But what Prince Bandar is reflecting in that article and the speech that he gave, and what other Arab leaders are reflecting, is the anger that exists within their societies. It is not for me to tell Prince Bandar what he should say or not say. But there is a level of anger that is rising in the Arab land that is of concern to us, and should be of concern to Israel.

Israel, in this current operation, will certainly round up terrorists, will find incriminating information, will find weapons. But when the operation is over and they withdraw, as they say they are going to do, they will still leave behind those who are committed to violence. In fact, they may leave more behind as a result of the radicalization.

And what troubles us is we are losing some of the support that we have had in the Arab world – Egypt, Jordan, you see Saudi Arabia, you saw statements of the foreign ministers – losing some of the support we had for the kind of engagement that is needed with Israel to find a way forward.

And this is really what caused the president to say to Prime Minister Sharon at the very beginning of this operation, "consider the consequences of your actions." And we're starting to see those consequences and how it affects Israel's long-term relationship with its neighbors and our long-term relationship with its neighbors, that caused the president to say, "This is the time the end this activity and begin the withdrawal now."

HUME: Well, in addition to the Bandar expression, you have the reaction of the Arab League foreign ministers' meeting. They, like Saudi Arabia's Bandar, say nothing of the terrorist attacks that we have so decried against Israeli citizens. They speak as if these attacks do not exist.

You now go to face Crown Prince Abdullah. What hope do you have that if that is the attitude of his government, and these other Arab governments which you hope to have some success, that you will have any success?

POWELL: They know that these acts of terrorism are destructive of the peace process. They know that these acts of terrorism have to stop. And that's what I will talk to them about and reinforce that, and say that we are expecting them to do more to help the Palestinian people and to bring this kind of activity under control.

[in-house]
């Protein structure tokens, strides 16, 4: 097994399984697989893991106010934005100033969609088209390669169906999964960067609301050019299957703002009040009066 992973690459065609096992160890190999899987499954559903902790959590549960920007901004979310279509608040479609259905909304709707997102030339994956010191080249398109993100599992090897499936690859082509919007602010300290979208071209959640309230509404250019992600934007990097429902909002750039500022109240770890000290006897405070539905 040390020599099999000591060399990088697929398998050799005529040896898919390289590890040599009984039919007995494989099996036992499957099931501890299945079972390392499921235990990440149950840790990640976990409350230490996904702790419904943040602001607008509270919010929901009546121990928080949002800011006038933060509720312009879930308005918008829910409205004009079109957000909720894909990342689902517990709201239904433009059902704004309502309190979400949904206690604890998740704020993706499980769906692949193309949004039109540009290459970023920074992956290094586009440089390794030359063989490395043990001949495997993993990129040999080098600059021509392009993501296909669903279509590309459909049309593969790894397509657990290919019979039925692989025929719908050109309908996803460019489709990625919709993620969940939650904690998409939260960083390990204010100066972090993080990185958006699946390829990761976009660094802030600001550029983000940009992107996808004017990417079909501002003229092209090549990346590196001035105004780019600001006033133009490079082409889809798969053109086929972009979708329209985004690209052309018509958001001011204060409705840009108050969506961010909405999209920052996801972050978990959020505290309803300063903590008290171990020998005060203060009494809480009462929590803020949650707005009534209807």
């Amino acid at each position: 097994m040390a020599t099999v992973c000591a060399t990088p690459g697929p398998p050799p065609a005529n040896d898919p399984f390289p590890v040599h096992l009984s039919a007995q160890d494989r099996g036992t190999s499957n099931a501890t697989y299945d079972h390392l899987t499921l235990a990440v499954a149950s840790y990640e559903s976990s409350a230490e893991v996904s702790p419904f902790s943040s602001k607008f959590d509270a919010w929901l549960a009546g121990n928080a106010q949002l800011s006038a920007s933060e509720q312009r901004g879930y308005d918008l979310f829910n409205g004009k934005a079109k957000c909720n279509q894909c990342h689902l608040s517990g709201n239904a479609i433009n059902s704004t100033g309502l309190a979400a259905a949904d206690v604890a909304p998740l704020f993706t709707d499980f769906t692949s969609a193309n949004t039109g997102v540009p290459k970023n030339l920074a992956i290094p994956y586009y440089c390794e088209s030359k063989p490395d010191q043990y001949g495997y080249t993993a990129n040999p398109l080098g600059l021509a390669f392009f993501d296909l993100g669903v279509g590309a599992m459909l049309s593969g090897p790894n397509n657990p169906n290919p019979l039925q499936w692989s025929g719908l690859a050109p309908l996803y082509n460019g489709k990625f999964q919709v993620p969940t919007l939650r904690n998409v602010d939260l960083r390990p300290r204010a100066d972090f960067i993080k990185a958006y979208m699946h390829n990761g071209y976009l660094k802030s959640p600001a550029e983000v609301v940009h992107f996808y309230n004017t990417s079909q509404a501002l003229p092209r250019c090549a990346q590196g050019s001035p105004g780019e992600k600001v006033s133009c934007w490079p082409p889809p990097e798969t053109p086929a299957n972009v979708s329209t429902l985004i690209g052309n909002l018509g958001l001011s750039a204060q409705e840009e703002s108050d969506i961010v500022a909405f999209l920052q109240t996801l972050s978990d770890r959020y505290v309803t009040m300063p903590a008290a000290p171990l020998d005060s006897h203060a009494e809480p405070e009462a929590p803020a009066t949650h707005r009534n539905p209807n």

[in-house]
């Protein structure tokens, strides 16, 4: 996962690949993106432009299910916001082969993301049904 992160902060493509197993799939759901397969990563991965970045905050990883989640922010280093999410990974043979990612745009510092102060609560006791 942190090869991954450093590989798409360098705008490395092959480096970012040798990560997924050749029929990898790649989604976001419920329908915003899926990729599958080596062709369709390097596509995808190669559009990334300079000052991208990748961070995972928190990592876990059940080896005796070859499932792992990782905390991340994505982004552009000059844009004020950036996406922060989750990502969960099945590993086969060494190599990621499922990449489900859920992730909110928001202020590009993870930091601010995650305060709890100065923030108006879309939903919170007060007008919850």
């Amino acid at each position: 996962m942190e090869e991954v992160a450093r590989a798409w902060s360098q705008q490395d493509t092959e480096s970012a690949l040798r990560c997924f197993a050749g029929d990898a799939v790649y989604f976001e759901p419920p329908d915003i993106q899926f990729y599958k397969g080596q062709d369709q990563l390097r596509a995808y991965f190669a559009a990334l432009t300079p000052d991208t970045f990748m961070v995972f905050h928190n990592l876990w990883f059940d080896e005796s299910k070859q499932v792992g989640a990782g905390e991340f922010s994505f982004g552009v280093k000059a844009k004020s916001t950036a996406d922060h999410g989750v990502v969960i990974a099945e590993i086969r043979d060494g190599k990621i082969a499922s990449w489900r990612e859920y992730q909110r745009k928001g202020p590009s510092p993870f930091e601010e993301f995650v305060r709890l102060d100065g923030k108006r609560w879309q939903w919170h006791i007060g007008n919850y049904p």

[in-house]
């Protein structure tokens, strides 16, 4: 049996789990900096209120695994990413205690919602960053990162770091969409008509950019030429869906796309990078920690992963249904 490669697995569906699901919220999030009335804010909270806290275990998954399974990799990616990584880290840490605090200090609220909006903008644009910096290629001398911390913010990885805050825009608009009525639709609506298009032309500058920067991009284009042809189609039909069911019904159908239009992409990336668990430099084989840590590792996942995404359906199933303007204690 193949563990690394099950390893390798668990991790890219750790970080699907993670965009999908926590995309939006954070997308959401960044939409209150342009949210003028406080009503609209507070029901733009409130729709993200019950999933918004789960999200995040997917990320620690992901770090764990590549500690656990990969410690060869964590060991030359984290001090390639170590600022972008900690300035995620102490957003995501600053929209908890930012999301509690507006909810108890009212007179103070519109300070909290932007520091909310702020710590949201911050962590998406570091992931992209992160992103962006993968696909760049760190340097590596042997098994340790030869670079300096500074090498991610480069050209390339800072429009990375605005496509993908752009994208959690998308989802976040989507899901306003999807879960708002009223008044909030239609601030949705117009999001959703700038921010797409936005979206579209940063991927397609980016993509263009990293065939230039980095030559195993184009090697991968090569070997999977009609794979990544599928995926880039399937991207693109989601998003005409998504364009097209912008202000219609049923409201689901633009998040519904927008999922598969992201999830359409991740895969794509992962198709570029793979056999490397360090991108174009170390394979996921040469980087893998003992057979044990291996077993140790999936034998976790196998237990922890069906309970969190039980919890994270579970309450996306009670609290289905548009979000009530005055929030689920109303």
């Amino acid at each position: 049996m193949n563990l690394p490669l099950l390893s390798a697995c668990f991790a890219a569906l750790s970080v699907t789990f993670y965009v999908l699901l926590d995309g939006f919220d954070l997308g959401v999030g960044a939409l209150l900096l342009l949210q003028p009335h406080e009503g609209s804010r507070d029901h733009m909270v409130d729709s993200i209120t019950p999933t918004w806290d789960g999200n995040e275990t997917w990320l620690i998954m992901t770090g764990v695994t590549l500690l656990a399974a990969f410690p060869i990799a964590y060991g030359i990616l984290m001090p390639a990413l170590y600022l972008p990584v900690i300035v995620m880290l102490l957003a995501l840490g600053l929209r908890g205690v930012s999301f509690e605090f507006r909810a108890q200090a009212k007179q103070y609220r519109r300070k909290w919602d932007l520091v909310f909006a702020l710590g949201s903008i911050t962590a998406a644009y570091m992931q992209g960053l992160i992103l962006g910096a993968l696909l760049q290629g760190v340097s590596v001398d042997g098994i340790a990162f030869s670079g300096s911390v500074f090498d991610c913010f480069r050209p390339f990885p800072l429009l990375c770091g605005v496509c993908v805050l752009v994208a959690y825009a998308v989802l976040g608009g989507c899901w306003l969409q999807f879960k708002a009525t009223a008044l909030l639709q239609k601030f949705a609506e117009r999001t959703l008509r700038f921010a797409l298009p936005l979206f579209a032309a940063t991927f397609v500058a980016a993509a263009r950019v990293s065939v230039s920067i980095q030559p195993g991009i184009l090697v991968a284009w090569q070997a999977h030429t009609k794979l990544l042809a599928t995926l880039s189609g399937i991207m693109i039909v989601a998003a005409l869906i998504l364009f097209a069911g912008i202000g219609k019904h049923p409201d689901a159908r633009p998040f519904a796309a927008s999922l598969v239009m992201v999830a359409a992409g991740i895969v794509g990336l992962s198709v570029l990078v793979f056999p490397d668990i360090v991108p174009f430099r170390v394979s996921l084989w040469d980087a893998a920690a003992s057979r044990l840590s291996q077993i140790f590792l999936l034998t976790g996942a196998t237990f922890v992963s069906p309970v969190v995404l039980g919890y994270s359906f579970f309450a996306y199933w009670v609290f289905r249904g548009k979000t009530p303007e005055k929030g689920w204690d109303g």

POWELL: But what you're seeing in these statements, these very strong statements that are coming out of foreign ministers, coming out of good friends of the United States, such as Prince Bandar, who has been a supporter of all of these efforts – Crown Prince of Saudi Arabia is the one who went to the Arab summit and got a statement out of that summit that would have been a historic statement, except for the message being drowned out by the suicide bombing on Passover eve. And so, the Saudis are prepared to play a more powerful, active, supportive role.

But what you're seeing in these statements is a reflection of the passions that exist within their own societies. And so, they feel a need to speak out in order to represent the views of their people, just as others are representing the views of their people and acting in response to the passions of their people. And this is the kind of activity that is causing us to be concerned about the effect of this continuing incursion.

SNOW: Mr. Secretary, the president called upon Arab leaders to lead. He made that statement yesterday. He's made it a number of times.

The conventional wisdom is – and I want you to help us out with this – that what we're saying to them is, OK, you need to deal with Yasser Arafat. You need to insist that he crack down on terror. You need to insist that he give, in Arabic, speeches that condemn terror. You need to make sure that he changes textbooks and so on.

Is that the role we want our Arab allies to play?

POWELL: You certainly touched on some of the points I'll be discussing with our Arab friends, and asking to play a more active role in these kinds of activities, yes.

SNOW: They are also going to argue to you that Israel has committed atrocities in this war. It's a war. Jennifer Griffin had talked about bodies rotting in the streets. You have heard stories about the inability of ambulances to get through.

Are those legitimate complaints?

POWELL: In my conversation with Prime Minister Sharon this morning, I made the point that there is a humanitarian dimension to this incursion, as well. And there are Palestinians in these cities who are innocent, who are not terrorists, but they cannot get the food, water supplies have been interrupted, power's been interrupted, there have been problems in medical services, and these issues have to be dealt with as well.

And I think he understands it, and I think he's going to try to do everything he can to move in this direction, to help with these humanitarian issues.